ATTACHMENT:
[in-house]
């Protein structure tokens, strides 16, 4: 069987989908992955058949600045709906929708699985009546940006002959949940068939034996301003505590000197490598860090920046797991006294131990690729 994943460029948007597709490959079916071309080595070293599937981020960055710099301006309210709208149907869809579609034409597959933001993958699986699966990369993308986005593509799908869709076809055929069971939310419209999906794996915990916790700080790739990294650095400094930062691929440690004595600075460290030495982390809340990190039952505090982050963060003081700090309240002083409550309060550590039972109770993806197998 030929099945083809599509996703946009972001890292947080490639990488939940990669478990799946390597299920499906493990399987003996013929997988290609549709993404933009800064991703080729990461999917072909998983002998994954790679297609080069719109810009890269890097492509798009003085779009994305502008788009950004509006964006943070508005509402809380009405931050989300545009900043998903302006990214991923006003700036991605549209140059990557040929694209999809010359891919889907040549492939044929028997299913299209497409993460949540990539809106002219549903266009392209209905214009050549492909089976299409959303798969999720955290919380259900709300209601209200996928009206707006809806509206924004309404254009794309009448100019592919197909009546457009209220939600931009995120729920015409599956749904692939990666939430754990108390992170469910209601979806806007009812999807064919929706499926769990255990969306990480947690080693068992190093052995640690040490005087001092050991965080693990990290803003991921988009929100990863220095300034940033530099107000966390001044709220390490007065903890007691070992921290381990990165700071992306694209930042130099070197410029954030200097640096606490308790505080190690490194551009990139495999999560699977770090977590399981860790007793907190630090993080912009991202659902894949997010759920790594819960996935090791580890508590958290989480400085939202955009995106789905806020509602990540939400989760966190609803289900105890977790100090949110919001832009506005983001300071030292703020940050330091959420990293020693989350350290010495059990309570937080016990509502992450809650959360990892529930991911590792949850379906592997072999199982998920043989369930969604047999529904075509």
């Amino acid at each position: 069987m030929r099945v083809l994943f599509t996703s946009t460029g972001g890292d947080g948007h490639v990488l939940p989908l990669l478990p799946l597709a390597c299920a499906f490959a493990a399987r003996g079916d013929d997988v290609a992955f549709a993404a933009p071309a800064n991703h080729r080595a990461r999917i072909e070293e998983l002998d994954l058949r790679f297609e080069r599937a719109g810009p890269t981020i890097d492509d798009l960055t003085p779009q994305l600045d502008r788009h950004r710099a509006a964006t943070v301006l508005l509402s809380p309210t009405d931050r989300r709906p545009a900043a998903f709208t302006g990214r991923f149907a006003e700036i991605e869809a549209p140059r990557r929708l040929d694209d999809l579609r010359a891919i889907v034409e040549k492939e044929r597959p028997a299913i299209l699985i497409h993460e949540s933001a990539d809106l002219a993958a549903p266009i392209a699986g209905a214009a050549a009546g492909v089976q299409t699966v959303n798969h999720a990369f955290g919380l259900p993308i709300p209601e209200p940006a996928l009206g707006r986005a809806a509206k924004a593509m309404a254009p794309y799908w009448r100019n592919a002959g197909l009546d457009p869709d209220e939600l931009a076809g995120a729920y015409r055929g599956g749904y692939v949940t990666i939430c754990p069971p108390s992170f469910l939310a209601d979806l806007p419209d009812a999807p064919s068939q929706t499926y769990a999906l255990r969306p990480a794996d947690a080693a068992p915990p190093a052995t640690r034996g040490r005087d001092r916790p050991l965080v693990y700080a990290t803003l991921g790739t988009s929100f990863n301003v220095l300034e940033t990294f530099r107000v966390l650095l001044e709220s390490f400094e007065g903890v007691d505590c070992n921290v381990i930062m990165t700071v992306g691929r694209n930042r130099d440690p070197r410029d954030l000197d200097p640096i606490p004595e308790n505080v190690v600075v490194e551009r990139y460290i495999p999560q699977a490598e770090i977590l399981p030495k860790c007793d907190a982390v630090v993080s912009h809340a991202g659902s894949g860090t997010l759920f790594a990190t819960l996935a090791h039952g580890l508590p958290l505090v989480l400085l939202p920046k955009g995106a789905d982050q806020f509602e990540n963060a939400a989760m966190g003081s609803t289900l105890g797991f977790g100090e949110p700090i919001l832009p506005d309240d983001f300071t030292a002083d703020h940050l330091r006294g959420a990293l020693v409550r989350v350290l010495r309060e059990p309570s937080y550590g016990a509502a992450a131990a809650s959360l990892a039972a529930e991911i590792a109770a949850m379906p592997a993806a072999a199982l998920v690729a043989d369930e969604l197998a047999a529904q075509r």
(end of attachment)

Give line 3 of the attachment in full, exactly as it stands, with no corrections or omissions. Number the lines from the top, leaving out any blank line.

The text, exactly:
């Amino acid at each position: 069987m030929r099945v083809l994943f599509t996703s946009t460029g972001g890292d947080g948007h490639v990488l939940p989908l990669l478990p799946l597709a390597c299920a499906f490959a493990a399987r003996g079916d013929d997988v290609a992955f549709a993404a933009p071309a800064n991703h080729r080595a990461r999917i072909e070293e998983l002998d994954l058949r790679f297609e080069r599937a719109g810009p890269t981020i890097d492509d798009l960055t003085p779009q994305l600045d502008r788009h950004r710099a509006a964006t943070v301006l508005l509402s809380p309210t009405d931050r989300r709906p545009a900043a998903f709208t302006g990214r991923f149907a006003e700036i991605e869809a549209p140059r990557r929708l040929d694209d999809l579609r010359a891919i889907v034409e040549k492939e044929r597959p028997a299913i299209l699985i497409h993460e949540s933001a990539d809106l002219a993958a549903p266009i392209a699986g209905a214009a050549a009546g492909v089976q299409t699966v959303n798969h999720a990369f955290g919380l259900p993308i709300p209601e209200p940006a996928l009206g707006r986005a809806a509206k924004a593509m309404a254009p794309y799908w009448r100019n592919a002959g197909l009546d457009p869709d209220e939600l931009a076809g995120a729920y015409r055929g599956g749904y692939v949940t990666i939430c754990p069971p108390s992170f469910l939310a209601d979806l806007p419209d009812a999807p064919s068939q929706t499926y769990a999906l255990r969306p990480a794996d947690a080693a068992p915990p190093a052995t640690r034996g040490r005087d001092r916790p050991l965080v693990y700080a990290t803003l991921g790739t988009s929100f990863n301003v220095l300034e940033t990294f530099r107000v966390l650095l001044e709220s390490f400094e007065g903890v007691d505590c070992n921290v381990i930062m990165t700071v992306g691929r694209n930042r130099d440690p070197r410029d954030l000197d200097p640096i606490p004595e308790n505080v190690v600075v490194e551009r990139y460290i495999p999560q699977a490598e770090i977590l399981p030495k860790c007793d907190a982390v630090v993080s912009h809340a991202g659902s894949g860090t997010l759920f790594a990190t819960l996935a090791h039952g580890l508590p958290l505090v989480l400085l939202p920046k955009g995106a789905d982050q806020f509602e990540n963060a939400a989760m966190g003081s609803t289900l105890g797991f977790g100090e949110p700090i919001l832009p506005d309240d983001f300071t030292a002083d703020h940050l330091r006294g959420a990293l020693v409550r989350v350290l010495r309060e059990p309570s937080y550590g016990a509502a992450a131990a809650s959360l990892a039972a529930e991911i590792a109770a949850m379906p592997a993806a072999a199982l998920v690729a043989d369930e969604l197998a047999a529904q075509r």